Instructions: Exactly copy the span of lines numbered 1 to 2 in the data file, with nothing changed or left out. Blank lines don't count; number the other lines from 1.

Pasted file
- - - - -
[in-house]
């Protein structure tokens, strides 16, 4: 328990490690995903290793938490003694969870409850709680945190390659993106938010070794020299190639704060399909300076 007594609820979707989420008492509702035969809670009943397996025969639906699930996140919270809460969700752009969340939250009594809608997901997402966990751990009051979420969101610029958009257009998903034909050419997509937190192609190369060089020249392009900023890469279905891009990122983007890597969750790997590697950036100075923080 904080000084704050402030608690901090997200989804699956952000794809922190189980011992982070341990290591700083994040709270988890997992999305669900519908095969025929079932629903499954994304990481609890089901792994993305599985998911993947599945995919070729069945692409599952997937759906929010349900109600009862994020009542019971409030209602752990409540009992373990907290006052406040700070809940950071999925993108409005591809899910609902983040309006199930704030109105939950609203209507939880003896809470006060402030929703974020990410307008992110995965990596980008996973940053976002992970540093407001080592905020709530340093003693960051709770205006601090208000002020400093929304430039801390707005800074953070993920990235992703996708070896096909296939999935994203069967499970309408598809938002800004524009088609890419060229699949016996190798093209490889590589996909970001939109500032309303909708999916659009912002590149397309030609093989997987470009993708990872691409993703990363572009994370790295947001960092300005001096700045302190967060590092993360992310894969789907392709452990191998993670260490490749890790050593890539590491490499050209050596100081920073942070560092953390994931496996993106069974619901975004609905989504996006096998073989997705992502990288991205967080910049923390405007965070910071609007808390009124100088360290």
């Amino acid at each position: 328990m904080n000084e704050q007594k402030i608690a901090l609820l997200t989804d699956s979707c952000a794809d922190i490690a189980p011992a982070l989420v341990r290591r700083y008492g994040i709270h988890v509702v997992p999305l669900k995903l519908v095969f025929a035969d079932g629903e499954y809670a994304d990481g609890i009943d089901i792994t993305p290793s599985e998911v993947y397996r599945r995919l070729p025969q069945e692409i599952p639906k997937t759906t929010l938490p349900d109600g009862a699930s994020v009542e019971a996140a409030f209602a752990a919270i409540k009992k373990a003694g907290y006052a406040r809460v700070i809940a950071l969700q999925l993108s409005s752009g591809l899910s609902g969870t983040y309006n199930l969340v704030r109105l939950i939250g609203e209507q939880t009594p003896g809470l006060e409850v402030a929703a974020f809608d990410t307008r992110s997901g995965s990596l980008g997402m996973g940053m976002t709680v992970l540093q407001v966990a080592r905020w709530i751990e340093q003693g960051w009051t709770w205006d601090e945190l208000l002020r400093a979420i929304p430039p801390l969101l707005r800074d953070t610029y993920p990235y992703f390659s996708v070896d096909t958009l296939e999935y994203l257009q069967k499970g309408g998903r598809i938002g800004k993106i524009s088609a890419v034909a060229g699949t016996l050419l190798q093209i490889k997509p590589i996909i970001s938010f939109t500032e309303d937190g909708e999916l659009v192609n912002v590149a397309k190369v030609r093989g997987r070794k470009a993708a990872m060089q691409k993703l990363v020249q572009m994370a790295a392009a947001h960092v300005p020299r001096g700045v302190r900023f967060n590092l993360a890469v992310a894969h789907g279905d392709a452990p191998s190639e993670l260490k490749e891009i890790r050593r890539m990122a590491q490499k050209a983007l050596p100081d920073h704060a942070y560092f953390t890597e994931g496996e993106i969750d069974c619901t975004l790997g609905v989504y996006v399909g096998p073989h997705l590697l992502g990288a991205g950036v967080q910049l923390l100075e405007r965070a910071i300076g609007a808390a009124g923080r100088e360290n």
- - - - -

[in-house]
């Protein structure tokens, strides 16, 4: 328990490690995903290793938490003694969870409850709680945190390659993106938010070794020299190639704060399909300076 007594609820979707989420008492509702035969809670009943397996025969639906699930996140919270809460969700752009969340939250009594809608997901997402966990751990009051979420969101610029958009257009998903034909050419997509937190192609190369060089020249392009900023890469279905891009990122983007890597969750790997590697950036100075923080 904080000084704050402030608690901090997200989804699956952000794809922190189980011992982070341990290591700083994040709270988890997992999305669900519908095969025929079932629903499954994304990481609890089901792994993305599985998911993947599945995919070729069945692409599952997937759906929010349900109600009862994020009542019971409030209602752990409540009992373990907290006052406040700070809940950071999925993108409005591809899910609902983040309006199930704030109105939950609203209507939880003896809470006060402030929703974020990410307008992110995965990596980008996973940053976002992970540093407001080592905020709530340093003693960051709770205006601090208000002020400093929304430039801390707005800074953070993920990235992703996708070896096909296939999935994203069967499970309408598809938002800004524009088609890419060229699949016996190798093209490889590589996909970001939109500032309303909708999916659009912002590149397309030609093989997987470009993708990872691409993703990363572009994370790295947001960092300005001096700045302190967060590092993360992310894969789907392709452990191998993670260490490749890790050593890539590491490499050209050596100081920073942070560092953390994931496996993106069974619901975004609905989504996006096998073989997705992502990288991205967080910049923390405007965070910071609007808390009124100088360290």